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What We Are Reading, September 26: Climate Change, Fires, and the DJC’s Environmental Outlook

Posted in Climate Change, Geeky Science Stuff, Uncategorized

With this week being the week that world leaders met in New York for the United Nations Climate Summit 2014, our “what we are reading” update naturally focuses on climate issues.

First, researchers here in Seattle published a study in the Proceedings of the National Academy of Sciences that concludes the ~0.5 to 1 degree Celsius warming trend observed on the West Coast over the last century can be mostly attributed to changes in atmospheric circulation (a PDF of the entire article is available here). The study received immediate media attention, including this article by Craig Welch, and this follow-upĀ editorial by the Seattle Times. I’d expect this study to be the subject of significant dialogue for a while.

Second, as the debate over whether Washington should adopt cap-and-trade or some other form of carbon price (such as a tax) heats up, I found this article from the Economist comparing various carbon reduction efforts interesting.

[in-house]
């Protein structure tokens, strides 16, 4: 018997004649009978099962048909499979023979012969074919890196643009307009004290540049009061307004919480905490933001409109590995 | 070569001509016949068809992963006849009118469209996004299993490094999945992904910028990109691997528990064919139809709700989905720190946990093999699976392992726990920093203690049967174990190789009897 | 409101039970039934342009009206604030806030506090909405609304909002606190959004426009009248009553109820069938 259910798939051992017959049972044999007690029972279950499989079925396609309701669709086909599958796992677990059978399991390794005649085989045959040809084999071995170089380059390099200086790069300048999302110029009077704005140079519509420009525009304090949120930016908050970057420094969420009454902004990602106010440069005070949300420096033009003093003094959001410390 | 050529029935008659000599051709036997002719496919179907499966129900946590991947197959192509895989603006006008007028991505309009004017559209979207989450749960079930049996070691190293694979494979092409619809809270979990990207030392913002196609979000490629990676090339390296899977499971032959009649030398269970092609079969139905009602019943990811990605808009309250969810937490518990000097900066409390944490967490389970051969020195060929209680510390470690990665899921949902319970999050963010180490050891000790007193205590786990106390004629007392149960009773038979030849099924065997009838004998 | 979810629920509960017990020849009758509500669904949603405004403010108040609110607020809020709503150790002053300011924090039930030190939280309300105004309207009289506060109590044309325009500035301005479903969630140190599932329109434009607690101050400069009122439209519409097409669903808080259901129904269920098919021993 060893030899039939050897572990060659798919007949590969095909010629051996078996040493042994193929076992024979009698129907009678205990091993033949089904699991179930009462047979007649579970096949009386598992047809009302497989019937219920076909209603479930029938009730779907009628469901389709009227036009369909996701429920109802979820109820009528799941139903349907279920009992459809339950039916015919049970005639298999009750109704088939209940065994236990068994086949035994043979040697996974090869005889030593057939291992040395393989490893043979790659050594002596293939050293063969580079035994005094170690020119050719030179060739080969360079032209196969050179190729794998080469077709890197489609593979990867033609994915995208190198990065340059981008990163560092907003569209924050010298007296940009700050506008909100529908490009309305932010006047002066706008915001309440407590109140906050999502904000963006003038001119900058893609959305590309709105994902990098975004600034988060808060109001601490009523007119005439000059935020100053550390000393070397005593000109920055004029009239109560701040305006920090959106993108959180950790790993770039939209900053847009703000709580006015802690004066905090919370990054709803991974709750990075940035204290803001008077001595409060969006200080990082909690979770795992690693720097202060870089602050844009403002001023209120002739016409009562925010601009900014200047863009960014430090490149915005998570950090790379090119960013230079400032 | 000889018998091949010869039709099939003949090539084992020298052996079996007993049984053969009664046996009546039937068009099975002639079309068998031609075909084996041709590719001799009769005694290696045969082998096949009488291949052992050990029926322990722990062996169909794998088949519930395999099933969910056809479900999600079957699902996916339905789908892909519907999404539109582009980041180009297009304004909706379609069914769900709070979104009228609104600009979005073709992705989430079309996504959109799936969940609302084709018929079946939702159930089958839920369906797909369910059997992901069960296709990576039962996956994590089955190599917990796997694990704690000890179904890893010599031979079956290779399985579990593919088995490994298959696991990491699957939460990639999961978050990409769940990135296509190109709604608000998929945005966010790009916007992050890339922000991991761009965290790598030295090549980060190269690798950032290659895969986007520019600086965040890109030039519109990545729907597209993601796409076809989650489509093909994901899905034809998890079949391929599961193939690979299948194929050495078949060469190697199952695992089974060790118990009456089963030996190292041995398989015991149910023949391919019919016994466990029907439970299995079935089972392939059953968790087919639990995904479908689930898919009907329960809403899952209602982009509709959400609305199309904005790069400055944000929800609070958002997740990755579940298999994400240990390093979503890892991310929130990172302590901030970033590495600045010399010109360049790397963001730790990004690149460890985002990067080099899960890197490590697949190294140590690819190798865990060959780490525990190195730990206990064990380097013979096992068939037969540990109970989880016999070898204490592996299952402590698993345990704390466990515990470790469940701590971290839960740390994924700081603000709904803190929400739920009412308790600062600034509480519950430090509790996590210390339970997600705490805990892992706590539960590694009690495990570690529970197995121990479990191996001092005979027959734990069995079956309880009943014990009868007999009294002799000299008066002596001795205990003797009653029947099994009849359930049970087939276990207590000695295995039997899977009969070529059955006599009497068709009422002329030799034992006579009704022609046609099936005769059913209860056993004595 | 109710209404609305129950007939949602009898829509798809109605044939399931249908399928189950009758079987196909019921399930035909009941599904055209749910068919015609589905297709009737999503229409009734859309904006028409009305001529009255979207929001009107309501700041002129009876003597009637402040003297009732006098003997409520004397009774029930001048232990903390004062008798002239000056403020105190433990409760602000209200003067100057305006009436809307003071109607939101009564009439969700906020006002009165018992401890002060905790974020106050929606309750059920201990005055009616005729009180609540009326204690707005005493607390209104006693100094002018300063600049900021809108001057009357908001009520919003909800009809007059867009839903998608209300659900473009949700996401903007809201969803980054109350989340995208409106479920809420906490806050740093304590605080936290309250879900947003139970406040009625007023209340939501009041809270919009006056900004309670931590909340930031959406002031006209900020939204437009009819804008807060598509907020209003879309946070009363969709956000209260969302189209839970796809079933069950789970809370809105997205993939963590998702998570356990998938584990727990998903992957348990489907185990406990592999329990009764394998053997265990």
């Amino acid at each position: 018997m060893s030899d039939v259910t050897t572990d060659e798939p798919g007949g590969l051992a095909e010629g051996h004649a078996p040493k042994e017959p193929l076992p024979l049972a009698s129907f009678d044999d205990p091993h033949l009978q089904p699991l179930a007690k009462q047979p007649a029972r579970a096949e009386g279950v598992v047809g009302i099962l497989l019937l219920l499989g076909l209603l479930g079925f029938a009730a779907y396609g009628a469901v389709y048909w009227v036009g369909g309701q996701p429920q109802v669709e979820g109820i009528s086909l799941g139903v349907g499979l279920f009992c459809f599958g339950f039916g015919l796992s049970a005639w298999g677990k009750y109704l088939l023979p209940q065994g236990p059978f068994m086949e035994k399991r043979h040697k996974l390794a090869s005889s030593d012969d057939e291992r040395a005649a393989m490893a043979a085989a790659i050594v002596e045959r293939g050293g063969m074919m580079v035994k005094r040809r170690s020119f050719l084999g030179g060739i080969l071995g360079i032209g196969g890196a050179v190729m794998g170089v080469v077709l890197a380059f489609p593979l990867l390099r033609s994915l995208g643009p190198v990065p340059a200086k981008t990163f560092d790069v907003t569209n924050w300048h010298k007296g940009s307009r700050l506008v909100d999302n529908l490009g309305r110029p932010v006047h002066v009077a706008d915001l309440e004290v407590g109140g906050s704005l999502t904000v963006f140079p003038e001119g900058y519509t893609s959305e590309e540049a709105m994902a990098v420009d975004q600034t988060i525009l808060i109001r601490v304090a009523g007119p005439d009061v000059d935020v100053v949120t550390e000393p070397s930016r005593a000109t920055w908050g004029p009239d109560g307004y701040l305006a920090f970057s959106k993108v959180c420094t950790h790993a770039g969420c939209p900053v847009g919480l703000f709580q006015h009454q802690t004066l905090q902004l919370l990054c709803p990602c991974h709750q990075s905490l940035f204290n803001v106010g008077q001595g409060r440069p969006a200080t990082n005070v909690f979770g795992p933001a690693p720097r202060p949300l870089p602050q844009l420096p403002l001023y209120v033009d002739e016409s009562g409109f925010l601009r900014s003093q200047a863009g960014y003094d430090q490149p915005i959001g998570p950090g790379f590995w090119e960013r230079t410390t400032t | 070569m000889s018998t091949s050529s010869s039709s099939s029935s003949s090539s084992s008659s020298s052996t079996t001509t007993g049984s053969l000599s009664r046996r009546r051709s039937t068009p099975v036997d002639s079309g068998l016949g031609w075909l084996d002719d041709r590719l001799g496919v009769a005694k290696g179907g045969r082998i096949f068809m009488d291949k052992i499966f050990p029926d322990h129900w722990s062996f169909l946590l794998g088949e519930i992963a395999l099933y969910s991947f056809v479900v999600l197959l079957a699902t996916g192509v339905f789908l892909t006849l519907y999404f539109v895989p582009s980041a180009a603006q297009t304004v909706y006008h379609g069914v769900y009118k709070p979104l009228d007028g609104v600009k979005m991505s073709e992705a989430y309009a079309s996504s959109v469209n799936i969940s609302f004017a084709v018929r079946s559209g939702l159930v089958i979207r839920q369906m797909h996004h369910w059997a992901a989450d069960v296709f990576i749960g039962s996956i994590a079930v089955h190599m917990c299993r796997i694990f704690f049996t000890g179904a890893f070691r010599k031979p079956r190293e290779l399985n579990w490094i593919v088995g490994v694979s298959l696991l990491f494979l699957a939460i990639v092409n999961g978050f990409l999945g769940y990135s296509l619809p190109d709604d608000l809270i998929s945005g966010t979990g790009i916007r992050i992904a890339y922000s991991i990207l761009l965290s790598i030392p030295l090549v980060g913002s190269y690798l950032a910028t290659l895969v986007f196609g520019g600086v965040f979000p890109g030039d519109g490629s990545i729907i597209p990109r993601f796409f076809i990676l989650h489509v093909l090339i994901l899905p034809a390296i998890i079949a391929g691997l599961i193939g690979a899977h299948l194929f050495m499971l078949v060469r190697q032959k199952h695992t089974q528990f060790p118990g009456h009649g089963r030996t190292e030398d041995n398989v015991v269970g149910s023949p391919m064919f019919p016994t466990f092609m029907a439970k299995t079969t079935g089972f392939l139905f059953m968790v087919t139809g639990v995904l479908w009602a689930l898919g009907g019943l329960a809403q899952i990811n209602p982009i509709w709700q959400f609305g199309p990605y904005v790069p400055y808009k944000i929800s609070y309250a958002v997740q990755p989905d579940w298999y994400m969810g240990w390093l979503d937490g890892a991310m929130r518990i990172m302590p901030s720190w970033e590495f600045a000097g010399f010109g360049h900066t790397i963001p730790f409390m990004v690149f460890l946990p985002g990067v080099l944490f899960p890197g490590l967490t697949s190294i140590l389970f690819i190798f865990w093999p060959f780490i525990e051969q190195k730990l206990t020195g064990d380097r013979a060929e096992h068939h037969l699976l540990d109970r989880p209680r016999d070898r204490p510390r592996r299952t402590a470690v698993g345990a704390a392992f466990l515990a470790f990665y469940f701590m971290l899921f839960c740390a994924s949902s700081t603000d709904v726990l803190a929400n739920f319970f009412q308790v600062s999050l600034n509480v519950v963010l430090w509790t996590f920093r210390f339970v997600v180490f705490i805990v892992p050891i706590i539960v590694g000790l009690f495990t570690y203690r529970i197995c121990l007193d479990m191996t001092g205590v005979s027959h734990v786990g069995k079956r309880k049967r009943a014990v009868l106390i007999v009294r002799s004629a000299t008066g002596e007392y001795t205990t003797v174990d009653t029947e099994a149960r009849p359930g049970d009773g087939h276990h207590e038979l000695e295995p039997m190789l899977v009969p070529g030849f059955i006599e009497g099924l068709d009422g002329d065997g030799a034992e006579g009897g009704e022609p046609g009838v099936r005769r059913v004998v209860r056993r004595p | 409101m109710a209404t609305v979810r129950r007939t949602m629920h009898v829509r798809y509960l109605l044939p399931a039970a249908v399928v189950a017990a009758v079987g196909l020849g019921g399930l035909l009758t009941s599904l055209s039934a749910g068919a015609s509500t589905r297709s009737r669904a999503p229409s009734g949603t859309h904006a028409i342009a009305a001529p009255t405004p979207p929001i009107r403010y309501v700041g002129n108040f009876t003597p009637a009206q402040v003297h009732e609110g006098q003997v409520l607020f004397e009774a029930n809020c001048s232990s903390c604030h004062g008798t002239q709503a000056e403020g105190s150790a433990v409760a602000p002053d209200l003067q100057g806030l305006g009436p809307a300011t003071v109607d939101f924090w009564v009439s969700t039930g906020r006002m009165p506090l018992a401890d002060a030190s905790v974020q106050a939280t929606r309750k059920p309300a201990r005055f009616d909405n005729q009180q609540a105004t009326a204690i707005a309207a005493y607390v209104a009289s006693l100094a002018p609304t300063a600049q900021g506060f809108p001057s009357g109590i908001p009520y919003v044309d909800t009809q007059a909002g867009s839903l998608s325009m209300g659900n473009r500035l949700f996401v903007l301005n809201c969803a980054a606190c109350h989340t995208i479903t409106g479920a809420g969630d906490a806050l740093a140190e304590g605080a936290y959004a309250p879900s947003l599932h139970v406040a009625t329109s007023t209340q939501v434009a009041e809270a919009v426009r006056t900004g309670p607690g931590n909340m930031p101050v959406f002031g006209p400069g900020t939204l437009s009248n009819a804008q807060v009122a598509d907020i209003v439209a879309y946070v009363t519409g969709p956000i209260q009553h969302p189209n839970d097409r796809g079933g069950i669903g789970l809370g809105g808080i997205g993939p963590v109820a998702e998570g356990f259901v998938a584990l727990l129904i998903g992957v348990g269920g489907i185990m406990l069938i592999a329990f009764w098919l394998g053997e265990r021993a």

Third, locally, I’d be remiss to not mention the writings of Yoram Bauman over at Sightline. I had the chance to listen to Yoram’s pitch for a carbon tax recently, and I can tell you that he is highly entertaining, as well as engaging and persuasive.

Fourth, on a geeky science note (and following up on my past posts on remote sensing), I found this false color image that NASA recently took of the King Fire particularly fascinating. I’ve been following this fire closely because my parents live about ten miles away from the northern end, and am glad to report that the rain California received over the past few days has helped significantly with the fire.

Finally, the Daily Journal of Commerce published its annual “Environmental Outlook” this week. This is really well-done. It is worth reading, particularly Cindy Easterson of Landau Associates’ article on the challenge high total dissolved solids in groundwater (which are naturally occurring) poses for industries that are reusing wastewater to irrigate crops. Cindy does a nice job of outlining scientific, regulatory, and economic issues around a highly technical topic with significant economic implications. Also worth reading is Nathan Hardebeck’s (SoundEarth Strategies) article on the how the new Industrial Stormwater General Permit may impact businesses along the Duwamish, along with Grant Jansen’s quick piece on how his firm designed modules that help protect restored wetlands from erosion, and Matt Wheaton’s (Terracon Consultants) perspective on whether it is time to jump on redevelopment of urban contaminated properties.